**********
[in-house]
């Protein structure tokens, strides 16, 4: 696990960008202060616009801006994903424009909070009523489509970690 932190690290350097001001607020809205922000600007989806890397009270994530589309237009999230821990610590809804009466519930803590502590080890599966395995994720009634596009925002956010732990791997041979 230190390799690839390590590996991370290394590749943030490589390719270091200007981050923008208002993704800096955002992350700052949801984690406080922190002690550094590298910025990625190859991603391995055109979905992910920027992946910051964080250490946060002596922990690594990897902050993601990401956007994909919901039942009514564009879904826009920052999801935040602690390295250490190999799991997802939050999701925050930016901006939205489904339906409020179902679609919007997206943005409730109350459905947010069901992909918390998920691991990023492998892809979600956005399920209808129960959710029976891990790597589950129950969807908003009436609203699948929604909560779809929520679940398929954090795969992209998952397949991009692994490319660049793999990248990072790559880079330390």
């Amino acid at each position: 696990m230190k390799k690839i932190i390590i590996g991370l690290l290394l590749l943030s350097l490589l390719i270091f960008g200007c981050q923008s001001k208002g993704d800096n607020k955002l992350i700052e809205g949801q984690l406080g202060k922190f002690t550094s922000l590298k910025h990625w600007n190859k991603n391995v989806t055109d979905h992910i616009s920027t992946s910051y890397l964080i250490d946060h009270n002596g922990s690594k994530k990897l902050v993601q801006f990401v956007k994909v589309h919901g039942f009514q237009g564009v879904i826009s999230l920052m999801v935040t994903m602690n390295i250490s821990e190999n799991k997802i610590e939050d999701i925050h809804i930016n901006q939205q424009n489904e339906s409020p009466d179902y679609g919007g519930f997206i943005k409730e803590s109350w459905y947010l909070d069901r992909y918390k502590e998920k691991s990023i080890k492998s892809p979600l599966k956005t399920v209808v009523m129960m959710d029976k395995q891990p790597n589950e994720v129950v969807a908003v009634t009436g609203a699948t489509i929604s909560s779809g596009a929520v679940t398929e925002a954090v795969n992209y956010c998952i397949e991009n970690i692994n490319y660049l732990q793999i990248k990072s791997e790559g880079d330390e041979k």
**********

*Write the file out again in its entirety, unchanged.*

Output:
[in-house]
């Protein structure tokens, strides 16, 4: 696990960008202060616009801006994903424009909070009523489509970690 932190690290350097001001607020809205922000600007989806890397009270994530589309237009999230821990610590809804009466519930803590502590080890599966395995994720009634596009925002956010732990791997041979 230190390799690839390590590996991370290394590749943030490589390719270091200007981050923008208002993704800096955002992350700052949801984690406080922190002690550094590298910025990625190859991603391995055109979905992910920027992946910051964080250490946060002596922990690594990897902050993601990401956007994909919901039942009514564009879904826009920052999801935040602690390295250490190999799991997802939050999701925050930016901006939205489904339906409020179902679609919007997206943005409730109350459905947010069901992909918390998920691991990023492998892809979600956005399920209808129960959710029976891990790597589950129950969807908003009436609203699948929604909560779809929520679940398929954090795969992209998952397949991009692994490319660049793999990248990072790559880079330390």
């Amino acid at each position: 696990m230190k390799k690839i932190i390590i590996g991370l690290l290394l590749l943030s350097l490589l390719i270091f960008g200007c981050q923008s001001k208002g993704d800096n607020k955002l992350i700052e809205g949801q984690l406080g202060k922190f002690t550094s922000l590298k910025h990625w600007n190859k991603n391995v989806t055109d979905h992910i616009s920027t992946s910051y890397l964080i250490d946060h009270n002596g922990s690594k994530k990897l902050v993601q801006f990401v956007k994909v589309h919901g039942f009514q237009g564009v879904i826009s999230l920052m999801v935040t994903m602690n390295i250490s821990e190999n799991k997802i610590e939050d999701i925050h809804i930016n901006q939205q424009n489904e339906s409020p009466d179902y679609g919007g519930f997206i943005k409730e803590s109350w459905y947010l909070d069901r992909y918390k502590e998920k691991s990023i080890k492998s892809p979600l599966k956005t399920v209808v009523m129960m959710d029976k395995q891990p790597n589950e994720v129950v969807a908003v009634t009436g609203a699948t489509i929604s909560s779809g596009a929520v679940t398929e925002a954090v795969n992209y956010c998952i397949e991009n970690i692994n490319y660049l732990q793999i990248k990072s791997e790559g880079d330390e041979k």